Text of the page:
“NEDPP is finished as a project and its owners are fighting like rats in a barrel,” one disillusioned participant told us last week.

We know that is true because we see it advertised every Saturday morning in the Herald. The president has warned, “with the depth of a seer”, we are admiringly told, “the next conflict will be between A1 and A2 farmers”.

So the next jihad is already being planned as the black latifundia faces its would-be expropriators. Is there to be no peace, no settled policy, no respite from the constant turmoil as fake revolutionary opportunists book their seats aboard the presidential baggage train?

Manheru sees nothing wrong with continued farm invasions, stock theft, veld fires and the environmental havoc caused by the rampant cutting of trees by sluggards who have no idea of farming.

To him those who call for an end to this destruction are agents of imperialism who are against “land reform”. Even President Mugabe who said people should not keep land for speculative purposes or as “weekend braai resorts” is a petit bourgeois. Especially Gono who has on several occasions called for an end to farm invasions to “increase productivity”.

Manheru can be sure he has Mutasa on his side. He has been issuing fresh offer letters left, right and centre to anyone, so long as he is a potential supporter.

In Manheru’s scheme of things, the purpose of land reform was not about productivity but an issue of cultural identity.

We wonder what secret deals he is making from the anarchy on the farms. Don’t you think we need a probe there Dr Mahoso?

Zimbabwe had another visit recently from one of those Pan-Africanist solidarity merchants who are paid to see nothing, hear nothing and say nothing of the truth during their tour.

“The purpose of our visit,” said Canadian-based Global Afrikan Congress chair Cikia Thomas, “is to express solidarity with the people and government of Zimbabwe for the work that the people and the government are doing towards self-determination in Zimbabwe.”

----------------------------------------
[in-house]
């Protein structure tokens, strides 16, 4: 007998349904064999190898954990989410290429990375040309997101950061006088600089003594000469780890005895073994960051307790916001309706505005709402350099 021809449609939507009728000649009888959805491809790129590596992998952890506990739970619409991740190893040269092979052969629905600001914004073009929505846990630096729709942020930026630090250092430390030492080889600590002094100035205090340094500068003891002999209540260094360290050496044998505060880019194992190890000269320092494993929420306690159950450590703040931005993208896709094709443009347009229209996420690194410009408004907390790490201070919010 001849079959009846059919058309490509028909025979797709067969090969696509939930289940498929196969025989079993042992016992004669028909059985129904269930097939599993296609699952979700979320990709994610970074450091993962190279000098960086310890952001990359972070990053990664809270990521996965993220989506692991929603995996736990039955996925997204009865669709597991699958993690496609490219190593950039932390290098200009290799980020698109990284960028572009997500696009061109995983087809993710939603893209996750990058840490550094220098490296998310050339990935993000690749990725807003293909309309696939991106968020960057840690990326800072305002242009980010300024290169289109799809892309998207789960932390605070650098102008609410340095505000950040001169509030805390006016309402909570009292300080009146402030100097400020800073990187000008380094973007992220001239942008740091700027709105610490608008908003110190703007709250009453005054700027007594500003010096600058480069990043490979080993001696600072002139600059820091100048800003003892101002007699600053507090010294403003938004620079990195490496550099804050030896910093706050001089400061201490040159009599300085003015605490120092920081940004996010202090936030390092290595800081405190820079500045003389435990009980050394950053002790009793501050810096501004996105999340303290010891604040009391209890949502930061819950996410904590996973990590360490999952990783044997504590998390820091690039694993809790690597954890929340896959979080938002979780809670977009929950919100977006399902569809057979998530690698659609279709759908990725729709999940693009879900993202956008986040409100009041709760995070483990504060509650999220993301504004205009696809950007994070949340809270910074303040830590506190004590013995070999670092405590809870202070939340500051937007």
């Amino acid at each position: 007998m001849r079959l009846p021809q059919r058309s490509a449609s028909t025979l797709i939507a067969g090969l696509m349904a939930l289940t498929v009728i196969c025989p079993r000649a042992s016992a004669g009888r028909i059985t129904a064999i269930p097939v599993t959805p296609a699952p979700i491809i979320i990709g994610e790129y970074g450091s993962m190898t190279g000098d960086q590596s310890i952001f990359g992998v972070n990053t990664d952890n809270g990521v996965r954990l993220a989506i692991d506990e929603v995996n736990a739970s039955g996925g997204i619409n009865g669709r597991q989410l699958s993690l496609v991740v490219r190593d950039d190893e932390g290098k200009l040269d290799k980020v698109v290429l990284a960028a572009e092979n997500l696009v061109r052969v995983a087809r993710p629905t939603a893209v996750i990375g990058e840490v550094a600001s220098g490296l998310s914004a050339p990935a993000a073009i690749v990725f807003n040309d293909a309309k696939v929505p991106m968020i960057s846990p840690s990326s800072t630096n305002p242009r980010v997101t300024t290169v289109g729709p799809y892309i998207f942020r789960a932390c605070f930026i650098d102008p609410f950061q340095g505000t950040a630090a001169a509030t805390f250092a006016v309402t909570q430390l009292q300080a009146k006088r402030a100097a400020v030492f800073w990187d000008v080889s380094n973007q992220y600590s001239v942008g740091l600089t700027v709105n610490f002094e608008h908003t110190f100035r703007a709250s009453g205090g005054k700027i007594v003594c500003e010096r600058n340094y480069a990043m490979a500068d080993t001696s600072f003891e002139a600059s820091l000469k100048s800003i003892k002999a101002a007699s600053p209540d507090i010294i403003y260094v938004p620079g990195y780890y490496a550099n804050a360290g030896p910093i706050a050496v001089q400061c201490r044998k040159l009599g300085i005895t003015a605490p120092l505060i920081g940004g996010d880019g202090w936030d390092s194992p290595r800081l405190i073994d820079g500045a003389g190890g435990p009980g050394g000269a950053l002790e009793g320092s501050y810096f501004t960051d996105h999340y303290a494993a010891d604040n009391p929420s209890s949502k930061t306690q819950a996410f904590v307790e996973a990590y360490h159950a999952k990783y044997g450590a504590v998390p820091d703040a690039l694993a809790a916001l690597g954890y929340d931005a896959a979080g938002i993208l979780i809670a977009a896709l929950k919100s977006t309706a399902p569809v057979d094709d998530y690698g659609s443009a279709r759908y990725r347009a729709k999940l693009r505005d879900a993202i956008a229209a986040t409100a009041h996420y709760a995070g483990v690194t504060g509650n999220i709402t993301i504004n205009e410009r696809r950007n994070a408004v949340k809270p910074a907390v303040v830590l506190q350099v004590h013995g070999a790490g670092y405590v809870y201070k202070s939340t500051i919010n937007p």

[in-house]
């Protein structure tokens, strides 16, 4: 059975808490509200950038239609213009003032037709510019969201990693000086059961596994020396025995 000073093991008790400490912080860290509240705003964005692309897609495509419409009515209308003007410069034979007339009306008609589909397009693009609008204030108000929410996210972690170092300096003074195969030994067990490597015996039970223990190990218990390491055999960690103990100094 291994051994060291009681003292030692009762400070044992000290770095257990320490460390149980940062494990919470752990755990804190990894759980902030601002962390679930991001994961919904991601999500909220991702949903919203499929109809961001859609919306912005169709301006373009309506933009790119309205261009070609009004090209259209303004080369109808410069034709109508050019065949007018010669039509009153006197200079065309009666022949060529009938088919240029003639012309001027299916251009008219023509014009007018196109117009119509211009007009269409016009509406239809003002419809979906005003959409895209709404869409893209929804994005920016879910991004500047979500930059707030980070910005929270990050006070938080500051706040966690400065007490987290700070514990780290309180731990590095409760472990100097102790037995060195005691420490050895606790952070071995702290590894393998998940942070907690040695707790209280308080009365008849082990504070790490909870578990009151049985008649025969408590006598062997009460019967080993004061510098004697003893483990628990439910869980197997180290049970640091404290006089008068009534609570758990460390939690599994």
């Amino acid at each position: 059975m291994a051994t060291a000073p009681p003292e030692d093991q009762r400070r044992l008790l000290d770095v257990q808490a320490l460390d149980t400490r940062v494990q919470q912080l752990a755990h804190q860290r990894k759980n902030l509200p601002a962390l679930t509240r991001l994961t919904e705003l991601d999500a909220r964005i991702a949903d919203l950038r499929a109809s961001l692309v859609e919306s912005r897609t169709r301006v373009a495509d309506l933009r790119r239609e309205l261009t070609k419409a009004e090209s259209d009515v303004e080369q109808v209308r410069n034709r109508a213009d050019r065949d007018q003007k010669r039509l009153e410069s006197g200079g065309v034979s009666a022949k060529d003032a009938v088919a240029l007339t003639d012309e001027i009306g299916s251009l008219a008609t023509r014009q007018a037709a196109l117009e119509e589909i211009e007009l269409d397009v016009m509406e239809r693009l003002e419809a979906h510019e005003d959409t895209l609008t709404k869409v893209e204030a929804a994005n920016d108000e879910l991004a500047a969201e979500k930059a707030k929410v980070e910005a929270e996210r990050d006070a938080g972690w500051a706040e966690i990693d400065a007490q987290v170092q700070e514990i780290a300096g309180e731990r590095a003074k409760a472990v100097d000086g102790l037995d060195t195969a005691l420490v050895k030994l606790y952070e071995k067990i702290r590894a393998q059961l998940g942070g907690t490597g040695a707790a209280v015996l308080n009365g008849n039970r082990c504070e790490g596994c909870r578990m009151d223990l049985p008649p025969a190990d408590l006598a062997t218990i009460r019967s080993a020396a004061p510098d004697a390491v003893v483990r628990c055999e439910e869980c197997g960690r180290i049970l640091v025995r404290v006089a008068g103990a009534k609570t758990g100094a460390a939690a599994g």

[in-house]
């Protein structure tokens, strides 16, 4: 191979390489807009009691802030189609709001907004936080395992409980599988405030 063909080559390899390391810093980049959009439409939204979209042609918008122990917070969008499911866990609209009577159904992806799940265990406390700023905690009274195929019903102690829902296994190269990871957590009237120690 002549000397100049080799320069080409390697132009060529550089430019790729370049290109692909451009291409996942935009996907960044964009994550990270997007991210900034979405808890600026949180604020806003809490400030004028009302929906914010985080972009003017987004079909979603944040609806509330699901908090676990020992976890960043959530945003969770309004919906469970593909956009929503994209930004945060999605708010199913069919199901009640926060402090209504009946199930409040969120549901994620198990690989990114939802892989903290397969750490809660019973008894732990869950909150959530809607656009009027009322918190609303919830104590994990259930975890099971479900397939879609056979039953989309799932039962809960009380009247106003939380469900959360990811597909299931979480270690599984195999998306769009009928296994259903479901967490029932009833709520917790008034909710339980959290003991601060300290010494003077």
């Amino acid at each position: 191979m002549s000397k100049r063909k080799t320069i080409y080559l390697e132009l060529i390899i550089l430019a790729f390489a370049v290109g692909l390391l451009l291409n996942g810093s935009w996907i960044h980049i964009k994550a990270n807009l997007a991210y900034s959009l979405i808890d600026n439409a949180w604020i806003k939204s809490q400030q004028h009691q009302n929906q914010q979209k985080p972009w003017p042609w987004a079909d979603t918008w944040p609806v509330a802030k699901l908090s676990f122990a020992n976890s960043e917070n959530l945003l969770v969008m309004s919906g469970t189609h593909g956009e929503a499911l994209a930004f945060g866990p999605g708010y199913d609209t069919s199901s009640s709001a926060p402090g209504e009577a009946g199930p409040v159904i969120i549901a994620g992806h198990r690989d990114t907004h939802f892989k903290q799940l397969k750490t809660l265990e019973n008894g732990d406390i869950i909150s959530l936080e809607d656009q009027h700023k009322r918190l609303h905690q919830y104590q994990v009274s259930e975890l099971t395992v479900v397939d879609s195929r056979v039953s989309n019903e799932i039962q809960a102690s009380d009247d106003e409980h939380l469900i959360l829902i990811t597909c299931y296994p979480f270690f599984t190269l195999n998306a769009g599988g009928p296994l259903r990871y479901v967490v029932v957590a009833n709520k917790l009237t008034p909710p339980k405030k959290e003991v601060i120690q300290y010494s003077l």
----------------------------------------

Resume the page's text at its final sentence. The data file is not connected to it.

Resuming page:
This comes at a time when Zimbabwe is completely dependent upon the goodwill of other countries for its food and fuel supplies. It used to be self-sufficient, but now, thanks to the policies Thomas endorses, it is a beggar state.

What we want to know is who funded Thomas’s visit here? We are sure in the interests of honesty he will disclose that for us. We would hate to think he is not his own man. And what objection does he have to living in his homeland of Jamaica?

Thomas said he expected to see people begging in Harare.

“That is the impression we got from the Western media but we didn’t see that.”

His photo shows him wearing a pair of glasses. Behind the lens his eyes are staring vacantly upwards which perhaps explains why he didn’t see any beggars on the streets of Harare. His hosts evidently clapped their hands as their vehicle approached the junction of Sam Nujoma and Chitepo and the beggars disappeared while Thomas’s eyes shifted approvingly towards the heavens.

Somebody else whose shifty eyes stare out from the pages of the state press is Tafataona Mahoso. He fatuously accuses ZUJ leader Matthew Takaona of becoming part of the “feeder lines into the global conveyer belt of lies against Zimbabwe which are also used to justify sanctions against this country”.

And what had Takaona done to deserve Mahoso’s vitriol?

He gave an interview to VoA.

Others giving interviews to VoA recently include Nathan Shamuyarira and Didymus Mutasa. They have all joined “the global conveyor belt of lies” as well have they?

It is only a matter of time now before Mahoso is taken away by men in white coats. And if he wants to know why Zimbabwe is the target of sanctions he need look no further than the widely circulated footage of ZCTU leaders being viciously assaulted in the back of a police vehicle.